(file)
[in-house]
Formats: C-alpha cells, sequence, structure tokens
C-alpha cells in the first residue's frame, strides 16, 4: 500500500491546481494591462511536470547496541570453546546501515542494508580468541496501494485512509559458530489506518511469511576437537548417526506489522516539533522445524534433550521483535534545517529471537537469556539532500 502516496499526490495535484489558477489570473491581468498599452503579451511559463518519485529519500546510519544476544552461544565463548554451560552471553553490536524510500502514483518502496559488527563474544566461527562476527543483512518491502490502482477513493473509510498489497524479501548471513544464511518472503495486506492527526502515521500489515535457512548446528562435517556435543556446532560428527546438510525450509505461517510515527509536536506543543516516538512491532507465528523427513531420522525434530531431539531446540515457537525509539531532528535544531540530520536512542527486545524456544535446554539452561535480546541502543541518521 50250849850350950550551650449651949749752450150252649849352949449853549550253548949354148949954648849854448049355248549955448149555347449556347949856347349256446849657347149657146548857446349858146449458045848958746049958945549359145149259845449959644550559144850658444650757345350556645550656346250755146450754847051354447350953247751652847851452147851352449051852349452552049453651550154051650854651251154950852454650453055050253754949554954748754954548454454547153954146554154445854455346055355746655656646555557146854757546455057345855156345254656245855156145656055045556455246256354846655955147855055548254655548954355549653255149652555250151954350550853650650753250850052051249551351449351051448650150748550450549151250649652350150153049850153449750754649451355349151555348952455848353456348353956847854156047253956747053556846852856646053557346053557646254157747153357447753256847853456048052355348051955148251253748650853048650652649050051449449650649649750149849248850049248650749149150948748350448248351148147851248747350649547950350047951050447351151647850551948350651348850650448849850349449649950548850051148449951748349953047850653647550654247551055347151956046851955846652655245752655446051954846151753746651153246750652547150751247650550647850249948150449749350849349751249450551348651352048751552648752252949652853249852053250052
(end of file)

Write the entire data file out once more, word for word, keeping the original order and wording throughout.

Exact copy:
[in-house]
Formats: C-alpha cells, sequence, structure tokens
C-alpha cells in the first residue's frame, strides 16, 4: 500500500491546481494591462511536470547496541570453546546501515542494508580468541496501494485512509559458530489506518511469511576437537548417526506489522516539533522445524534433550521483535534545517529471537537469556539532500 502516496499526490495535484489558477489570473491581468498599452503579451511559463518519485529519500546510519544476544552461544565463548554451560552471553553490536524510500502514483518502496559488527563474544566461527562476527543483512518491502490502482477513493473509510498489497524479501548471513544464511518472503495486506492527526502515521500489515535457512548446528562435517556435543556446532560428527546438510525450509505461517510515527509536536506543543516516538512491532507465528523427513531420522525434530531431539531446540515457537525509539531532528535544531540530520536512542527486545524456544535446554539452561535480546541502543541518521 50250849850350950550551650449651949749752450150252649849352949449853549550253548949354148949954648849854448049355248549955448149555347449556347949856347349256446849657347149657146548857446349858146449458045848958746049958945549359145149259845449959644550559144850658444650757345350556645550656346250755146450754847051354447350953247751652847851452147851352449051852349452552049453651550154051650854651251154950852454650453055050253754949554954748754954548454454547153954146554154445854455346055355746655656646555557146854757546455057345855156345254656245855156145656055045556455246256354846655955147855055548254655548954355549653255149652555250151954350550853650650753250850052051249551351449351051448650150748550450549151250649652350150153049850153449750754649451355349151555348952455848353456348353956847854156047253956747053556846852856646053557346053557646254157747153357447753256847853456048052355348051955148251253748650853048650652649050051449449650649649750149849248850049248650749149150948748350448248351148147851248747350649547950350047951050447351151647850551948350651348850650448849850349449649950548850051148449951748349953047850653647550654247551055347151956046851955846652655245752655446051954846151753746651153246750652547150751247650550647850249948150449749350849349751249450551348651352048751552648752252949652853249852053250052